Payments data to replace loyalty cards
John Lunn of PayPal was surprisingly chipper about the future of the high street in a presentation titled “The future of bricks is clicks”, at yesterday’s MagentoLive conference. Talking about the future of the high street he spoke about how online was actually supporting innovative retailers rather than the Internet killing the high street.
He gave some astounding figures, 95% of all retail is influenced by the web in the UK according to John. That might seem surprising, but think about it – when was the last time you made a purchase without having seen the product, seen a fashion page on the Internet or read about a product release?
As a supporting example John revealed that today more of Argos online sales are picked up in store than are actually delivered. Consumers are buying or reserving items online and then driving to their local store in the knowledge that the product is in stock before they even leave home.
John went on to talk about data. Data is critical to retailers and he highlighted just how important it is.How many loyalty cards do the vast majority of the public carry around? Most families have at least a Nectar card, Tesco Club card, Boots card, a coffee shop card or one of a myriad of other loyalty cards. These cards aren’t intended primarily to give you rewards, they’re designed to gather data so that companies can more effectively market to you.
It’s the same with product warranties, whilst you may feel safe in the knowledge that you’ve filled out the warranty for that new household appliance the reality is that you have no need to. All it tells the manufacturer is how far in the future it’s likely that your appliance will break down and you’ll be in the market for a new one!
Surveys are the same, companies expect us to freely give them the ammunition they need to market to us.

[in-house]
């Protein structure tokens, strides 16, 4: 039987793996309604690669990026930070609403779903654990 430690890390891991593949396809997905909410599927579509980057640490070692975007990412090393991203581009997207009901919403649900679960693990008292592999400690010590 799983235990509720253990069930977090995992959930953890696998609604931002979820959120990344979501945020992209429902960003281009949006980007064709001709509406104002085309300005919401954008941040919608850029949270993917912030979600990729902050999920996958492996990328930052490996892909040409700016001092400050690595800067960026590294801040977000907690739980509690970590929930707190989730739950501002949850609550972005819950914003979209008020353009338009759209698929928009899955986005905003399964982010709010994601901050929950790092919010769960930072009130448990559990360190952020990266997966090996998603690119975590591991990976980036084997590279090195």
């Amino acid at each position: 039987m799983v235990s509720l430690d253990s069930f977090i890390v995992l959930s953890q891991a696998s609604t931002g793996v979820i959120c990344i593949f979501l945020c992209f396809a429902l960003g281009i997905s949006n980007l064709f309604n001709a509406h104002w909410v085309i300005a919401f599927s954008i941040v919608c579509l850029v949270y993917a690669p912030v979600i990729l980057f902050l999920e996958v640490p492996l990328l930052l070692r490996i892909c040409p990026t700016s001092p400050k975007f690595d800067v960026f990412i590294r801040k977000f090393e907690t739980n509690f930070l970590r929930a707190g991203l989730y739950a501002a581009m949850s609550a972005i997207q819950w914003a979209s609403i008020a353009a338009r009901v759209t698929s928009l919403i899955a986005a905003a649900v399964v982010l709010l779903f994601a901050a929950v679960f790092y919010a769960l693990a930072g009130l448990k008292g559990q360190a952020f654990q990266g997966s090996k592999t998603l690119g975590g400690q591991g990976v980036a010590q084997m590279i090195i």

Loyalty cards, warranties and surveys have had their day though. It won’t be long before they’re very little use to retailers as consumers start to shop in new ways.
Logging into a site with twitter or Facebook will become the norm and that opens up a huge raft of available data for retailers to mine. Do you ever check into a location with Foursquare? Again retailers of the future will love you as they’ll know when you’re in the area. You could be walking down the high street and a coupon code will pop up on your phone for your favourite coffee shop.
The future of payments is changing even as we speak. Already PayPal are running trials where you can buy without queuing in line at the checkout. The PayPal inStore app is already running the technology running in Oasis, Warehouse, Coast and Karen Millen where an assistant can scan your items and a barcode on your mobile and you’ve paid and checked out without going near the till.
In the future you’ll be able to check into a store as you walk up to the door just by dragging an icon on your mobile. You’ll then be able to pay just from the assistant matching your face with the display on their smart terminal checkout.
This gives retailers a huge advantage as as soon as you check into their store you know their past transactions, how long it is since they last shopped with you, how much they spent and even better you can greet them by name.
For the shopper it’s like visiting an old acquaintance, you know about them, you’re expecting them before they even walk through the door, and when they come to pay as they’ve already checked in they’ve already agreed to the transaction so payment is effortless without them even having to get their phone back out of their pocket or handbag to pay.
Payments will change, loyalty cards will be a thing of the past, and retailers will be able to market to their customers much more effectively than every before. They’ll know not only what you last purchased instore, but also what you bought from their website in the meantime.
The technology is already built into the PayPal app, it’s just not enabled in the UK so you won’t be able to see it yet. We’re expecting this new technology to be trialled in the UK at sometime in 2013, but to see how it works check out the video below.